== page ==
WiFi Network Engineer
Wi-Fi Network Engineers design, implement, maintain, and resolve issues of an organization’s wireless LAN and other emerging wireless technologies, such as Wi-Fi, WAP, and WiMax. They are also responsible for supporting Wi-Fi hardware and software when required to improve them to the satisfaction of the client’s business requirements.
Wireless networks are being increasingly preferred because they do not need cables to connect digital devices. One of the major reasons for adopting them is they offer portability and can be moved anywhere.
With a wireless LAN (WLAN), wireless network communication is provided over short distances, without using Ethernet cables. Here, data is transferred using either IEEE 802.11 or infrared or radio signals. Other advantages of using WLAN is it supports several devices and does not need cables.
Because they have to partner with the other members of the network team and clients, they must have strong written and spoken communication skills. Engineers need to be comfortable working within a team and should have good customer service skills.
They should be able to work calmly in high-pressure situations. Field engineers need to have excellent analytical and problem-solving skills.
The job of these engineers includes planning, designing, implementing, and testing of all aspects of wireless networks. For this, they need to understand in detail the network topologies and communication protocols, the various wireless devices, and switching products. Besides, they are expected to suggest recommendations for improving network infrastructure to meet changing business requirements.
Engineers should generate and maintain documentation concerning network mapping, network configuration and processes, and so on. They monitor new, as well as existing equipment, hardware, and upgrades of software.
It is mandatory for engineers to keep themselves in touch with the latest products, services, standards, protocols, and developments of the networking industry. They need to coordinate with vendors and resellers to purchase network products and services.
They are also responsible for creating documentation for best practices of wireless LANs, securing infrastructure of the network by deploying firewall and anti-virus software, analyzing network performance of mobile applications, verifying the performance, the quality of radio frequency (RF), and devising plans for optimizing the wireless network, among others.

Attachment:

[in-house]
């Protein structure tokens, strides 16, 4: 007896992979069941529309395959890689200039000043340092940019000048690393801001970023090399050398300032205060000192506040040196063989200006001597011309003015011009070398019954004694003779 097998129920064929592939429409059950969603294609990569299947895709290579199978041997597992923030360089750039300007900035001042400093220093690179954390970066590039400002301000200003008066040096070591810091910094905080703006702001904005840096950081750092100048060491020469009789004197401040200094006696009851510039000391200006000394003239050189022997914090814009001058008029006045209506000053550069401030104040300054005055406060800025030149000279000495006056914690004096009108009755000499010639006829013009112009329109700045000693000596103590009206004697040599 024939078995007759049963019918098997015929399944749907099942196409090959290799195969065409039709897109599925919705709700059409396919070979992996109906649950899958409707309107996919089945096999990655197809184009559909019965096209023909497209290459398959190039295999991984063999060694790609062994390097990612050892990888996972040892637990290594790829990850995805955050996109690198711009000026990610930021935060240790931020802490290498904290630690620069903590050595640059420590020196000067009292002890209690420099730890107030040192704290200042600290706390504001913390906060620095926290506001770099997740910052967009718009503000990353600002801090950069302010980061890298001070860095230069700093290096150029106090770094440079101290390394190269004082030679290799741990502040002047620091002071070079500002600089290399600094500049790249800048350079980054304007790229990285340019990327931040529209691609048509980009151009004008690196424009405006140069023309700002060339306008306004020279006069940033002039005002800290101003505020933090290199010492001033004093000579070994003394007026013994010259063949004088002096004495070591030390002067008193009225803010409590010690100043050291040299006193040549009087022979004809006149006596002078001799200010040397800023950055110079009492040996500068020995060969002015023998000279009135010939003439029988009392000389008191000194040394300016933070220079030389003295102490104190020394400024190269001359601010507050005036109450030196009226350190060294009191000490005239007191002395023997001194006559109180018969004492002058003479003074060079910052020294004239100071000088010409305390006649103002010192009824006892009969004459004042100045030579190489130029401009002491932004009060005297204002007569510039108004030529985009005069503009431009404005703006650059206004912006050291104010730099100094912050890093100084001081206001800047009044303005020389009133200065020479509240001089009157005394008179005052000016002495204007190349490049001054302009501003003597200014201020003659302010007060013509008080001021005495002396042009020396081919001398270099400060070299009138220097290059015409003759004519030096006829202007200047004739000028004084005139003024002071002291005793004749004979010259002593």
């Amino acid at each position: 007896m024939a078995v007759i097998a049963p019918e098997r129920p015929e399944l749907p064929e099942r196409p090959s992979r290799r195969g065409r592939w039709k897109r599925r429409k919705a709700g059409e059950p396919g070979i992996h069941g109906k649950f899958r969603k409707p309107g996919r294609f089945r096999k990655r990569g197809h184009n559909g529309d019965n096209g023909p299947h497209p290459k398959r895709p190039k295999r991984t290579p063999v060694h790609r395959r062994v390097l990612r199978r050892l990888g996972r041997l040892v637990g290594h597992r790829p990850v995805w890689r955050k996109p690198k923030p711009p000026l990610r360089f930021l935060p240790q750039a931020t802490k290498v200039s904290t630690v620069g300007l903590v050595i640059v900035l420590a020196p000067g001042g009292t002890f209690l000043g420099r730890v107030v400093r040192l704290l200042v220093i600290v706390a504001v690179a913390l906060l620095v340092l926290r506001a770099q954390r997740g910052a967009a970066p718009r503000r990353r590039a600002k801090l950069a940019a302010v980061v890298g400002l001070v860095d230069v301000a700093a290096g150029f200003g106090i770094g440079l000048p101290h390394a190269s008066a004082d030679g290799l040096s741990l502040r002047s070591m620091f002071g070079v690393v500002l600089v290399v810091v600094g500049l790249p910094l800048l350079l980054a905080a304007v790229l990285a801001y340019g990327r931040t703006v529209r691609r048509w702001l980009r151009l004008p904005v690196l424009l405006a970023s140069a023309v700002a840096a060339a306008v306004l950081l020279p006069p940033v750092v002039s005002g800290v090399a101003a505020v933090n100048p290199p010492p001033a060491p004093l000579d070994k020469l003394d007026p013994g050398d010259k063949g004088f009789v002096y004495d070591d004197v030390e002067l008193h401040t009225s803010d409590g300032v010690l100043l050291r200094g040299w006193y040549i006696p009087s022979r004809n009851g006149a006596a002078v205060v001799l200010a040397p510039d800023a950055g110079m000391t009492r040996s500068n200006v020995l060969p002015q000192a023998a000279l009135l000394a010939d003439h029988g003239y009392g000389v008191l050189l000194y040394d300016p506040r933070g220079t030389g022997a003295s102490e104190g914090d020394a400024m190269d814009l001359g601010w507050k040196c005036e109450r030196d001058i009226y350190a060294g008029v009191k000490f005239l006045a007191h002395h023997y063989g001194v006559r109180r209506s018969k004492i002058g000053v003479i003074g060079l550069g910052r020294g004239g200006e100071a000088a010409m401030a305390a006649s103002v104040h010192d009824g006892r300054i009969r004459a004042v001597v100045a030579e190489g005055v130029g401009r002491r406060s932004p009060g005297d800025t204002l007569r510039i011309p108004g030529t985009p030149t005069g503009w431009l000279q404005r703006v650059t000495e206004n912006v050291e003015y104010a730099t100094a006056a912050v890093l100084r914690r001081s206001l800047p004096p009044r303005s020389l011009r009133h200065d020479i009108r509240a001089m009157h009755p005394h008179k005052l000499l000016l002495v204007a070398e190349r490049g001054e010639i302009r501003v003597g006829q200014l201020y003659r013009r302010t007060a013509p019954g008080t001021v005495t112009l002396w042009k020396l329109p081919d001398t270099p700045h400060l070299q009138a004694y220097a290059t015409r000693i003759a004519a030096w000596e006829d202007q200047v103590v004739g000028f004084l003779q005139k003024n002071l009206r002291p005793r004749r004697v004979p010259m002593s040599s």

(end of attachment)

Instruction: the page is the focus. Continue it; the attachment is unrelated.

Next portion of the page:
Engineers should be able to manage and monitor voice over Internet protocol (VoIP) devices and fix them whenever there are issues. They should also resolve hardware problems.
Engineers use troubleshooting tools for networks, such as monitoring devices, log files, customer input, and network packet captures in a bid to resolve issues effectively. They should be able to handle testing tools and procedures competently for data and voice circuits. They should research into networking products and issues whenever required.
Engineers should be aware of relevant data privacy laws and practices. Moreover, they should have knowledge of enterprise routing protocols, such as BGP, OSPF, and EIGRPP and so on.
Professionals should work as per their organization/clients’ aims and objectives. They should be adept in the best practices of network management, network capacity planning, and network security principles.
Future for Wireless Network Engineers
The role of network engineers will transform radically in the near future, as they should embrace programming, security systems, and storage, in addition to conventional networking skills. By the beginning of the next decade, they should also have gained skills in LTE and Mobile WiMAX.
After reaching a plateau in their career, freelance Wireless Network Engineers could opt to specialize as Network Security Specialists, Data Center Networking Specialists, Networking Research and Development Specialists, Cloud Networking Architects, Wireless Networking QA Engineers, and Mobility Solutions Architect, among others.
According to the US Bureau of Labor Statistics (BLS), jobs for network engineers are expected to increase six percent during 2016-2026, more than the average for all occupations.
To become a Wireless Network Engineer, a candidate requires to have at least a bachelors' degree in engineering, information systems, and computer science or any other related disciplines.
They require certifications, such as Certified Wireless Network Professional (CNWP), Cisco Certified Internetwork Expert (CCIE) or Certified Wireless Network Expert (CWNE) or Cisco Certified Internetwork Expert (CCIE) or Aruba Certified ClearPass Professional (ACCP) to be abreast of the latest in wireless networking.
They should have certification in Certified Wireless Network Professional or Cisco Certified Network Professional (CCNP) wireless. Engineers should have extensive knowledge of 802.11a, 802.11n, and WLAN site surveys.
They should have experience in programming languages, such as Perl, Python or Bash.
The average annual salary of a Wireless Network Engineer is $66,825 per year, or $24.78 per hour, in the United States, as per Payscale.
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